Not everyone could see a rabbit riding a tortoise, and call it art. The people living in RiNo proudly don't fall into that category.

Neighbors stood outside on Wednesday, gazing up at the new murals decorating walls along Larimer Street. By Saturday, 45 fresh murals will be added to the district because of Colorado Crush 2016.

This week-long affair, RiNo’s biggest art event each year, is in its seventh year. Robin Munroe, a Denver native, founded it to unify the local art scene and bring in some international flavor. Out of the 75 artists participating, all but 20 are locals. The others come from places across the country, and the world.

“It’s a labor of love. It’s crazy because I’m working with everyone from major property developers, to artists that are just graduating college or just getting their feet into the scene. It’s lot like herding cats,” he jokes.

Photos: Murals old and new in RiNo

We asked Munroe and other artists what it’s like to turn a building into a canvas:

“Painting a mural from start to finish is probably one of the most rewarding things that I can think of. To me, art is my true love. My first love. And nothing can replace that. Nothing in the world can give you the feel that that has. To me, being able to create is the best thing in the world… I would never be able to work another 9-to-5… the city walls are my canvas… It’s almost like a dance when you’re on that wall. Your full body is in motion.” – Robin Munroe

“My background is in architecture. I was a practicing architect for 10 years. I divorced architecture. I went into creative… because of my background in architecture, everything is very precise and geometric unlike some of the other guys that paint more organic figures… the metaphor I use in all my pieces is, it’s a metaphor of life, it’s a segment of time… all my pieces, in a sense, they attach one to the other… it’s a sense of openness, freedom. What they used to call graffiti before, it had a really bad stigma… we’re in a new era. We’re muralists. It’s to bring art to the forefront of people who might not be able to attend a museum… it’s a sense of accomplishment, but it’s about what happened during the creation of the piece… it’s an experience.” – Rodrigo Londo, from Miami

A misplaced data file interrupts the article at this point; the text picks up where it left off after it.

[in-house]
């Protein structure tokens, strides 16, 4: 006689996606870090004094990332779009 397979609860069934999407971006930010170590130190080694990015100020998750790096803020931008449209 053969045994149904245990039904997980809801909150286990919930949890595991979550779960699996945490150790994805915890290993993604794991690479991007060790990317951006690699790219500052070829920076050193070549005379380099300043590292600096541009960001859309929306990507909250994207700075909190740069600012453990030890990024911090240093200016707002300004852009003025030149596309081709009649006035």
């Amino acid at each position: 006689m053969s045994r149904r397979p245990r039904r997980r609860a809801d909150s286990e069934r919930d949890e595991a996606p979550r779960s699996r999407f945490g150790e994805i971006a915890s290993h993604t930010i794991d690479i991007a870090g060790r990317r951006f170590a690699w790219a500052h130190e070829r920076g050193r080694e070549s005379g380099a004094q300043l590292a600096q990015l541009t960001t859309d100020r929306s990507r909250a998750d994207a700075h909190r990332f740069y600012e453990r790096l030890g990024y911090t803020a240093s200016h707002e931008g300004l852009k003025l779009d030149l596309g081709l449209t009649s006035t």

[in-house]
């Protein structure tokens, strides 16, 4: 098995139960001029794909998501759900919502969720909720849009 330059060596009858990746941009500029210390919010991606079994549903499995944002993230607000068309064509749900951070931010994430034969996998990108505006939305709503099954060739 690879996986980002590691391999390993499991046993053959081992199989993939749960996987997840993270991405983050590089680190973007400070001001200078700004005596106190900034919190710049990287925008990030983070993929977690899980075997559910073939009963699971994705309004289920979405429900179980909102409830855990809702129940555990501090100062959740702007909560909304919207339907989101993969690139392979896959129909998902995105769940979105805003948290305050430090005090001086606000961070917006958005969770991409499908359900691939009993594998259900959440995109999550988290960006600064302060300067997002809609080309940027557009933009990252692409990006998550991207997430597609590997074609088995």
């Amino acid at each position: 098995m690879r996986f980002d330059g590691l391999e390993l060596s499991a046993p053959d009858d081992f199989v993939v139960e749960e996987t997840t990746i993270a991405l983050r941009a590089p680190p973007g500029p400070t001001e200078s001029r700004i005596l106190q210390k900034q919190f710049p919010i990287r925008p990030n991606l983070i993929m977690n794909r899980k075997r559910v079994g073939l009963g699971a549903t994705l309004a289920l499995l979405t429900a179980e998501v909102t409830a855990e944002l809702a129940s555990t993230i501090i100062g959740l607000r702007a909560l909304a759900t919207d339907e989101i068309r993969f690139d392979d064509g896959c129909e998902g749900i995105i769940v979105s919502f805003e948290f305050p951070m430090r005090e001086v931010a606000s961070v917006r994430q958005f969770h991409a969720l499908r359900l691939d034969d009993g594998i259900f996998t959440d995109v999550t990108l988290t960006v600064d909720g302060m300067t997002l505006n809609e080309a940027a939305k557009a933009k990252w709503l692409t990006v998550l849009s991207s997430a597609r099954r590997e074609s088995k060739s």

“Yesterday was the start of a children’s book we are doing… The book is The Tortoise and Harriet… I’m trying to do an interpretation of the book that we did in my own style... for me, it’s super nice. It’s like a big canvas, and I am free… It’s a really nice experience because you mix your art with the people that are in the city.” – Dulk, from Spain

“It’s a fun process… it feels good to be able to have nothing and see what you did – just pull it off. It’s something you kind of have to do.” – Mike Graves, from Denver

Nearly all of the artists are paid to paint for Colorado Crush. The RiNo Arts District funds a significant portion of the budget, along with sponsors. RiNo businesses also contribute money, if the owners want a mural on their walls.

The art will stay up for at least a year. Some may be painted over during next year’s event.

Tracy Weil with the Arts District said organizers want the event to grow every year to increase tourism and show off the artsy side of the neighborhood. If they’re able to gain more wall space and spread out to more buildings, then fewer murals will need to be painted over.

Visitors are encouraged to come see murals on Saturday and Sunday.